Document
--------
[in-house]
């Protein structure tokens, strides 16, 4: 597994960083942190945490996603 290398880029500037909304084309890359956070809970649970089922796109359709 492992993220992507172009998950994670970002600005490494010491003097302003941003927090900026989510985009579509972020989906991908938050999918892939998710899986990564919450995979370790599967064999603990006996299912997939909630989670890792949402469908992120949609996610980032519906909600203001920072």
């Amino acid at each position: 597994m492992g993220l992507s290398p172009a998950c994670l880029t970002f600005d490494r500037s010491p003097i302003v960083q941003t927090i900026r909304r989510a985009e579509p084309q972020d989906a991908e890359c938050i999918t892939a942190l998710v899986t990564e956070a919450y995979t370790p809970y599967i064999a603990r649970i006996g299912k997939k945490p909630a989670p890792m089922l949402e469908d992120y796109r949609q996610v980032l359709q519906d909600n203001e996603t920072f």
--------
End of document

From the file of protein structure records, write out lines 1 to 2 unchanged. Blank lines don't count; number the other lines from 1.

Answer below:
[in-house]
């Protein structure tokens, strides 16, 4: 597994960083942190945490996603 290398880029500037909304084309890359956070809970649970089922796109359709 492992993220992507172009998950994670970002600005490494010491003097302003941003927090900026989510985009579509972020989906991908938050999918892939998710899986990564919450995979370790599967064999603990006996299912997939909630989670890792949402469908992120949609996610980032519906909600203001920072």